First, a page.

Effects of Perioperative Antiinflammatory and Immunomodulating Therapy on Surgical Wound Healing

Anthony J. Busti, PharmD; Justin S. Hooper, PharmD; Christopher J. Amaya, PharmD; Salahuddin Kazi, MBBS


Pharmacotherapy. 2005;25(11):1566-1591. 

In This Article

Additional Risk Factors for Poor Postoperative Outcome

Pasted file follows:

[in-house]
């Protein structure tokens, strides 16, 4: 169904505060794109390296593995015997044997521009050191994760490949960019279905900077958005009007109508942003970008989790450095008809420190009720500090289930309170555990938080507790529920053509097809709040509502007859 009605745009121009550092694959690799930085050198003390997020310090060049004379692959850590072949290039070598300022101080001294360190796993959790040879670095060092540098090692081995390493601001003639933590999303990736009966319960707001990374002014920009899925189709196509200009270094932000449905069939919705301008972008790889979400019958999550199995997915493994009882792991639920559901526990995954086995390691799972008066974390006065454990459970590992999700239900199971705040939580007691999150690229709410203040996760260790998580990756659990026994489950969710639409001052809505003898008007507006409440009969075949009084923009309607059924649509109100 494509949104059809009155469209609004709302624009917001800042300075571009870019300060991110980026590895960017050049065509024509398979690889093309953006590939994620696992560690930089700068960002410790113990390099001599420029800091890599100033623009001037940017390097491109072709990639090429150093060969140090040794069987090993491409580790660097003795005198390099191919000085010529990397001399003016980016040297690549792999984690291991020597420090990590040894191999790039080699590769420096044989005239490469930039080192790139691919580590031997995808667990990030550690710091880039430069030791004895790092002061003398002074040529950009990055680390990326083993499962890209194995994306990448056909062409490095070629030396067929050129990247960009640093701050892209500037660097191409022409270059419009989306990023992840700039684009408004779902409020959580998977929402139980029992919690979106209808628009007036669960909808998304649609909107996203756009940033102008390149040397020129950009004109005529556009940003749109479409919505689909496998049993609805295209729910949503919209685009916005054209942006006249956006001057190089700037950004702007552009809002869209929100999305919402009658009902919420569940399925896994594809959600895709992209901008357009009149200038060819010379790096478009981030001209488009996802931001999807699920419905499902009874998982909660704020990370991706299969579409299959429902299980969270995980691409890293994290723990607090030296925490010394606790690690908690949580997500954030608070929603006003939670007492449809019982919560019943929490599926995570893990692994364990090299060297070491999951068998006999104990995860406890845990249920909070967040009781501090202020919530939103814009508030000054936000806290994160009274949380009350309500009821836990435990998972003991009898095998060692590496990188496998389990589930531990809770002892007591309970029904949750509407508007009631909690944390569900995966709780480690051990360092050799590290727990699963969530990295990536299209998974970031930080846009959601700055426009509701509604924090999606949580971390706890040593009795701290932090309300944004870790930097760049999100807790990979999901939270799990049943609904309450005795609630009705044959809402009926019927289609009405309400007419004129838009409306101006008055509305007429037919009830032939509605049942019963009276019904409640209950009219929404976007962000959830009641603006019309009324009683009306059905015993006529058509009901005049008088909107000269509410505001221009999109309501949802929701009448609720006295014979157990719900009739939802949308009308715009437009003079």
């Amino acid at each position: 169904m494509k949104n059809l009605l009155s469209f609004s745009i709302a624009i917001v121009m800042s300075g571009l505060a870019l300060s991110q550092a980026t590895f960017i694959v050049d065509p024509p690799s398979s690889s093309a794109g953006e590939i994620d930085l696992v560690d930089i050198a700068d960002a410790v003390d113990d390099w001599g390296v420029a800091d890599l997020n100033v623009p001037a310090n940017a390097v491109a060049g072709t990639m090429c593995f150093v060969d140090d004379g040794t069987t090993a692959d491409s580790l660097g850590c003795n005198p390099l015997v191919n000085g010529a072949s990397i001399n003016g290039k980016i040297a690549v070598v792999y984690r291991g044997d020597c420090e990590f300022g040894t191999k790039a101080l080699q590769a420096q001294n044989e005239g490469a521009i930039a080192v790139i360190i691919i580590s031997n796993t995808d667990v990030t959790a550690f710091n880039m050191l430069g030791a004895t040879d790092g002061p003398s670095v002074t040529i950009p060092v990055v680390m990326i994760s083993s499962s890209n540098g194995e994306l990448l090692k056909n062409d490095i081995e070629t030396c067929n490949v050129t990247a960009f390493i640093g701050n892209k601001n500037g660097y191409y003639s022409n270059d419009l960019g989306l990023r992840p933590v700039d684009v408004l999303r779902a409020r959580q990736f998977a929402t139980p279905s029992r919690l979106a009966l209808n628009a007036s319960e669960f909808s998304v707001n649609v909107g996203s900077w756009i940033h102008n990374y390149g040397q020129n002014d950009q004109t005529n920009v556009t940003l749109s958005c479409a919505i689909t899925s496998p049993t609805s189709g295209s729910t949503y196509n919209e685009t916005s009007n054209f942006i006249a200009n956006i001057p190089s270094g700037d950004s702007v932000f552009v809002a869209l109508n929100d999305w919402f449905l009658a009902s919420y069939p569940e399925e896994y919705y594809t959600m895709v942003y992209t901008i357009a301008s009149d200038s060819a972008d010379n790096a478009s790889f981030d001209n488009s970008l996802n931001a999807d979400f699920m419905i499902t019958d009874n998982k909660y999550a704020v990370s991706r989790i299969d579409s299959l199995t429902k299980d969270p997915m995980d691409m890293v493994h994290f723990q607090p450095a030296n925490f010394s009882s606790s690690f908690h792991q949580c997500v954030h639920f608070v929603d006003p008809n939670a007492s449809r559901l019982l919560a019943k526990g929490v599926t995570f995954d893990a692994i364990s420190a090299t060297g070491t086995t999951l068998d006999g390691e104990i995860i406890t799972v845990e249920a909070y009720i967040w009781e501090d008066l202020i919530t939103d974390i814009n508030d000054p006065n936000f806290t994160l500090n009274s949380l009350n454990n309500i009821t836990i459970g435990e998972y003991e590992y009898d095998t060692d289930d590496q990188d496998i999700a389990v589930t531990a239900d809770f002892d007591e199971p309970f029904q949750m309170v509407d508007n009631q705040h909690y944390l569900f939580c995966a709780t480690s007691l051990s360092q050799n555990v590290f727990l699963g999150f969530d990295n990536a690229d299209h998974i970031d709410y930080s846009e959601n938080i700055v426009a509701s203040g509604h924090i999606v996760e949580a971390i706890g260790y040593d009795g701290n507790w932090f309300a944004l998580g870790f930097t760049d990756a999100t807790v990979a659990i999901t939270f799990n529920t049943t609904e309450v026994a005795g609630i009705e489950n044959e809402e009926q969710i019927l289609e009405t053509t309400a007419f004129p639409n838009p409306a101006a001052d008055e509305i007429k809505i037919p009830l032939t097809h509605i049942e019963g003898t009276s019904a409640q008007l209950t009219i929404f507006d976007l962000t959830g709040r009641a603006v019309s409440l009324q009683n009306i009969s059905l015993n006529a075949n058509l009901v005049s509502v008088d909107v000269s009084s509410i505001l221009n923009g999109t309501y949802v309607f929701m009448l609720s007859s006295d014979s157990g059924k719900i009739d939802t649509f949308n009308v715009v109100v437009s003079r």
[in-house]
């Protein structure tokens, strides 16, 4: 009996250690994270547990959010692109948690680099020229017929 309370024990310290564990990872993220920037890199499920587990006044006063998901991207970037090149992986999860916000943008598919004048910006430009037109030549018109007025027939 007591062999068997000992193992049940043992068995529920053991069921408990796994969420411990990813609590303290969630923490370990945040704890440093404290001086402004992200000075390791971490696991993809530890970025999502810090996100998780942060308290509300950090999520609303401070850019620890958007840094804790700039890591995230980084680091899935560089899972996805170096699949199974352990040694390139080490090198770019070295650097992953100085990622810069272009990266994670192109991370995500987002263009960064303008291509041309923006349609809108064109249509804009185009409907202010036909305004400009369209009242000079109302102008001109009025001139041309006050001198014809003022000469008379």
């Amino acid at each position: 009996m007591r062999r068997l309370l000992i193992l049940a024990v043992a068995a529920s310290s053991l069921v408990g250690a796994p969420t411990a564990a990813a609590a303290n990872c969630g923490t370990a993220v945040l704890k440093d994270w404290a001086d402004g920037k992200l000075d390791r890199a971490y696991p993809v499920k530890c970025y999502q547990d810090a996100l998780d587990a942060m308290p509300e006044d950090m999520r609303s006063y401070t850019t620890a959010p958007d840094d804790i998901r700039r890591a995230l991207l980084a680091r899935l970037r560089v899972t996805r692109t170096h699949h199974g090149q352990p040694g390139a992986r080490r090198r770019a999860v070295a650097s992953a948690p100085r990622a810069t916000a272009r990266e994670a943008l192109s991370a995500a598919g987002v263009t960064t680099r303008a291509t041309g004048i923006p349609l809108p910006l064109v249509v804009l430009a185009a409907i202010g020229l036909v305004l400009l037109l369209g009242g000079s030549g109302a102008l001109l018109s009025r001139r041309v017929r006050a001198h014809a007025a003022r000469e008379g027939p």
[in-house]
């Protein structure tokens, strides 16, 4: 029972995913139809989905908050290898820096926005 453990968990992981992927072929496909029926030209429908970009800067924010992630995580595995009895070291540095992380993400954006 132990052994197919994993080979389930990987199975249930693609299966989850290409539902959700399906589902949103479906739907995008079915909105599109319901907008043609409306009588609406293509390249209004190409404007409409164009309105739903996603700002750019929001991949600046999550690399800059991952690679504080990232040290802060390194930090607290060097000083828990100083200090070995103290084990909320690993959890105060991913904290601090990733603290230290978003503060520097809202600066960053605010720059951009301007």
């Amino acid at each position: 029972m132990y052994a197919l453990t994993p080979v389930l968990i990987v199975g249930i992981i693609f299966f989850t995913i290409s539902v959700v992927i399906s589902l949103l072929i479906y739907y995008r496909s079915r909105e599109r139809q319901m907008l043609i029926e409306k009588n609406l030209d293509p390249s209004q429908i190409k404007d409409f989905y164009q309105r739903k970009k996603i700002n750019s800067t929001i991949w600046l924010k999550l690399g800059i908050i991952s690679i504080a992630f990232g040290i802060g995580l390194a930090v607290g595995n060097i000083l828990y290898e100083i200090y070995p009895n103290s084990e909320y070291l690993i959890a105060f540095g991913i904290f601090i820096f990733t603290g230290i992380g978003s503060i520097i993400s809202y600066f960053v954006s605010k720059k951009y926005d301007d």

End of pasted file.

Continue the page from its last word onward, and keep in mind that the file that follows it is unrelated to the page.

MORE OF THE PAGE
A number of factors other than drug therapy may be important in assessing postoperative risk of impaired wound healing. Providers should take age, nutritional state, and smoking status into consideration when treating patients with autoimmune diseases during the perioperative setting. In particular, patients with rheumatoid arthritis may already be at increased risk of impaired wound healing because of a reduction in skin thickness that occurs independently of corticosteroid use. Patients with rheumatoid arthritis are also generally at greater risk of infection[143,144] and vasculitis.[145,146] The presence of diabetes mellitus may predispose patients to infection, typically from compromised microvascular blood flow and higher serum glucose levels, which may impair the ability of neutrophils to fight infection.[147,148,149] Immuno-suppressed patients, such as those who are positive for the human immunodeficiency virus or are treated with chemotherapy, will undoubtedly experience increased rates of infection. Peripheral arterial disease may also contribute to poor wound healing because of a reduction in blood flow and tissue perfusion. Patients who are deficient in vitamin C[130] or are taking other drugs such as anticoagulants,[150] tetracycline,[151] or erythromycin[131] are predisposed to infection.


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